Whoever wins the general election will have to make decisions that will have far-reaching consequences for construction. We have to make our case before it’s too late

It’s widely expected that the 2010 general election will be one of the most closely fought of recent times. Its outcome will also be hugely important for the construction industry. This reflects not just the significance of prudent economic management to secure the recovery on which the industry’s future growth will depend. It is also a measure of just how vital public sector investment is to the industry – indeed, it accounts for 40% of its activity. The decisions that will be taken by the government that is elected next month will have far-reaching consequences. So what should the industry be looking for from a prospective government, of whatever political complexion?

The starting point should be the rejection of simplistic rhetoric and miracle cures. It is not credible to call on the one hand for immediate government action to reduce the deficit in public finances, while on the other demanding increased government investment in all construction programmes. Reducing the deficit will call for some tough and painful decisions. The more exemptions are agreed (and politicians will be under huge pressure to exempt, for example, the NHS from any budget cuts) the tougher the impact will be on non-protected sectors. So a strong dose of realism is a necessary starting point.

But one message around which the industry can legitimately unite is the case for maintaining capital investment. As Sir Michael Latham pointed out in a recent Building article, politicians traditionally have found it easier to cancel capital projects rather than cut revenue expenditure, with consequent, highly visible job losses (although they often tried to cushion the impact of that by claiming the project was only being deferred). As he stressed, this was the way that governments of all political hues tended to react throughout most of the post-1945 era. This was particularly true of the period when Sir Michael was himself an MP from the seventies to the early nineties.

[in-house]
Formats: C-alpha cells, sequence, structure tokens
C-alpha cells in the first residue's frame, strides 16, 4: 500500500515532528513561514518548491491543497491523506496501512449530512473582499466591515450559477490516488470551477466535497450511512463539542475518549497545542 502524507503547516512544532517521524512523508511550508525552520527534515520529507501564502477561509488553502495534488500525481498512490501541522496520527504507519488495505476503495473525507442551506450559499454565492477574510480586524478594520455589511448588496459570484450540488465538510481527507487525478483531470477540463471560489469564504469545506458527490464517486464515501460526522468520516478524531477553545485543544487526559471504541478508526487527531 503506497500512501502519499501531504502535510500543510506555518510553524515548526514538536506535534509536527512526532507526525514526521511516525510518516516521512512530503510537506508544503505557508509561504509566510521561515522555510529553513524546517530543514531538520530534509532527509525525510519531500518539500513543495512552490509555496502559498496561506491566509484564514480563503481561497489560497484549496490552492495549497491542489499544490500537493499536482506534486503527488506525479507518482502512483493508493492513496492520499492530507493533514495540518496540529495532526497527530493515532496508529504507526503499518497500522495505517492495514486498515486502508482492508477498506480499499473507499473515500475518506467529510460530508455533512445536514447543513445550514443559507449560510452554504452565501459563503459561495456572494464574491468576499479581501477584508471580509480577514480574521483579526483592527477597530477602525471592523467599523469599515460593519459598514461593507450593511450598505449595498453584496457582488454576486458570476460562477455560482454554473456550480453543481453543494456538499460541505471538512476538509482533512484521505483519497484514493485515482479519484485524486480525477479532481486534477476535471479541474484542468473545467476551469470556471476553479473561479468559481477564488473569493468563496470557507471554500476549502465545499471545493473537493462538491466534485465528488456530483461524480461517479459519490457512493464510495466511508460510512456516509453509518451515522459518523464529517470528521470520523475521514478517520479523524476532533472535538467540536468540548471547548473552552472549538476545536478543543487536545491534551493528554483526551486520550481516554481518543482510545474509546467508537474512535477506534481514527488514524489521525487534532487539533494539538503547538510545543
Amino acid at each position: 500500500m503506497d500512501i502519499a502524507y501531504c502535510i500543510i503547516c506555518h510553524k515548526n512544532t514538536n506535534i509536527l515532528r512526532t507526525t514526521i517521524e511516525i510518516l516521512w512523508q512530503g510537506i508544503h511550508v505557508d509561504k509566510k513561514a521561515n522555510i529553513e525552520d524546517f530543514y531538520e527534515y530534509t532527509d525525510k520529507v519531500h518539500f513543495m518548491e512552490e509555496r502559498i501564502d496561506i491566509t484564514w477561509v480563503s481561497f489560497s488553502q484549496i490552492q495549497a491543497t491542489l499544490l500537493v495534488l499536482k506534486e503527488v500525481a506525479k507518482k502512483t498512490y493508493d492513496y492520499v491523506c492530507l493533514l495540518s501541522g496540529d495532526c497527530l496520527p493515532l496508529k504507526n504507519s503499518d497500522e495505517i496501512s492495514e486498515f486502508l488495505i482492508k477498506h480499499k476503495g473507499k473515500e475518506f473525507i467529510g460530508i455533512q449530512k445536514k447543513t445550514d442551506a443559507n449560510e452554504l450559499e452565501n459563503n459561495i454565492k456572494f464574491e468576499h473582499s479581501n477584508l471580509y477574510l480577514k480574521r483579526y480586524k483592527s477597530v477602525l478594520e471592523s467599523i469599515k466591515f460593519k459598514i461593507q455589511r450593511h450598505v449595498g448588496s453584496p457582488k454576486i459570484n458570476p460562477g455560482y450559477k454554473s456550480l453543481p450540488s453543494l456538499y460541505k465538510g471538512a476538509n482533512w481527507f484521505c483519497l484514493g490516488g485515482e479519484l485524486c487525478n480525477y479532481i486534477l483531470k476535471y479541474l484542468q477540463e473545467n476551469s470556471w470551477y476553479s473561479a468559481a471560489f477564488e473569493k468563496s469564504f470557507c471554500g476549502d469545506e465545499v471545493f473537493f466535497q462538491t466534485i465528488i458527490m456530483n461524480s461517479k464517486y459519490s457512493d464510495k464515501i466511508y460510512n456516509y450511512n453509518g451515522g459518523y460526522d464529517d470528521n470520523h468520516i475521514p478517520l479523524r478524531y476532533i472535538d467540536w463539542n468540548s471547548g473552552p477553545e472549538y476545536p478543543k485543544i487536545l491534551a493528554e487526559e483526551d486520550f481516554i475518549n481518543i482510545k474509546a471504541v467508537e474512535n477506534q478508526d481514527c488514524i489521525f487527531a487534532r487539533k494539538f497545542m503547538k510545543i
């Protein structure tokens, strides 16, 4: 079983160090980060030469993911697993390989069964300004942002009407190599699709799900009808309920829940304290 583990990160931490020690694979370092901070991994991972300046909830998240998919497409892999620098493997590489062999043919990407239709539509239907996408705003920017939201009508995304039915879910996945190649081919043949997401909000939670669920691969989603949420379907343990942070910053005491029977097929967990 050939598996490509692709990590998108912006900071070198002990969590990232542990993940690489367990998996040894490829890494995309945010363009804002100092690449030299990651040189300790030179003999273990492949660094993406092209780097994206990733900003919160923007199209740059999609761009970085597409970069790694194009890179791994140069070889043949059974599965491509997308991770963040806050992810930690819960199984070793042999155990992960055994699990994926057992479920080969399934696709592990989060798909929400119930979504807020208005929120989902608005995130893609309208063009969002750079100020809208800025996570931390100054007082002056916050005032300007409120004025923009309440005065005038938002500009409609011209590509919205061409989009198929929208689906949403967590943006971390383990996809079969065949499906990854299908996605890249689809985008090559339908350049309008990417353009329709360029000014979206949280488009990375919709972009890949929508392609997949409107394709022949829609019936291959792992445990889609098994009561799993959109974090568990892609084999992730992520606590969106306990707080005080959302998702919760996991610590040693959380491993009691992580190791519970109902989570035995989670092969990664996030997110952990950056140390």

However to its credit, the current government has not followed this course. Instead it has done a great deal over the past two years to maintain or indeed bring forward capital investment programmes. Indeed, the contribution that has been made through targeted public investment – for example, in the housing market by the Homes and Communities Agency or in schools through Building Schools for the Future – has been important in mitigating the impact of the recession.

Our starting point should be the rejection of simplistic rhetoric and miracle cures. It is not credible to call for immediate action to reduce the deficit and investment in all areas of construction


As we begin to emerge from the downturn we need to avoid turning off the public investment tap too rapidly, before a swing in the private sector has really taken root. The risk of the economy being plunged back into a double-dip recession by over-hasty or ill-considered cuts cannot be ignored. We also need to make the case for investment in critical national infrastructure projects such as Crossrail and power stations, without which our economy will suffer in future.

The degree to which investment in construction creates additional economic benefits, and relies largely on materials produced in the UK, helps support the case for targeted investment in key construction activity. So too is its contribution to maintaining skills and capacity, so that the industry is not left, as it was after the early nineties recession, with inadequate means to respond to expanding demand once the recovery becomes embedded.

Above all, as Paul Morell’s interim report on the industry’s response to the low carbon agenda has reminded us, we need to support investment in green technologies and processes. This is essential not just to meet our ambitious climate change targets, but also to help the UK secure the substantial commercial benefits that will accrue to those in the vanguard of low carbon construction. The scope for positive outcomes, in cutting our carbon and providing a new underpinning for the industry itself, cannot be overemphasised. Challenges such as the retrofitting of more than 20 million homes over the next 40 years will have multiple benefits for our industry, climate, living standards and quality of life. “Never waste a good crisis” was the title of Andrew Wolstenholme’s incisive report on the construction industry’s implementation of the Rethinking Construction agenda. It is also an admirable theme for the incoming government to adopt and apply in its relationship to the construction industry.